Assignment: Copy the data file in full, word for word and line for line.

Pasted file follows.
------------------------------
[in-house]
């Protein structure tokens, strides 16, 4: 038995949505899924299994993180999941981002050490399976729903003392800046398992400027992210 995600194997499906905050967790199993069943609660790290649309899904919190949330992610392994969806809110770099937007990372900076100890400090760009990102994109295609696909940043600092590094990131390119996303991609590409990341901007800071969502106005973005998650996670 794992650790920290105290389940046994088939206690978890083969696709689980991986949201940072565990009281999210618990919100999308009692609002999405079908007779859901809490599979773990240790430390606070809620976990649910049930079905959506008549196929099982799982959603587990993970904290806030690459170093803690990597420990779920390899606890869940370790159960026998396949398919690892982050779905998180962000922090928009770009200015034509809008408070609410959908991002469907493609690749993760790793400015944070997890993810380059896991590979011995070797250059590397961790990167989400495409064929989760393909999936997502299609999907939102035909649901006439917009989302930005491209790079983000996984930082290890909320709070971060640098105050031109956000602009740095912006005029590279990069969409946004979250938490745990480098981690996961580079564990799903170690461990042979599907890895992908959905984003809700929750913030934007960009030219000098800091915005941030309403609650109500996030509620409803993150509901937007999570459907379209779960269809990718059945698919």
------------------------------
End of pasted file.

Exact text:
[in-house]
């Protein structure tokens, strides 16, 4: 038995949505899924299994993180999941981002050490399976729903003392800046398992400027992210 995600194997499906905050967790199993069943609660790290649309899904919190949330992610392994969806809110770099937007990372900076100890400090760009990102994109295609696909940043600092590094990131390119996303991609590409990341901007800071969502106005973005998650996670 794992650790920290105290389940046994088939206690978890083969696709689980991986949201940072565990009281999210618990919100999308009692609002999405079908007779859901809490599979773990240790430390606070809620976990649910049930079905959506008549196929099982799982959603587990993970904290806030690459170093803690990597420990779920390899606890869940370790159960026998396949398919690892982050779905998180962000922090928009770009200015034509809008408070609410959908991002469907493609690749993760790793400015944070997890993810380059896991590979011995070797250059590397961790990167989400495409064929989760393909999936997502299609999907939102035909649901006439917009989302930005491209790079983000996984930082290890909320709070971060640098105050031109956000602009740095912006005029590279990069969409946004979250938490745990480098981690996961580079564990799903170690461990042979599907890895992908959905984003809700929750913030934007960009030219000098800091915005941030309403609650109500996030509620409803993150509901937007999570459907379209779960269809990718059945698919």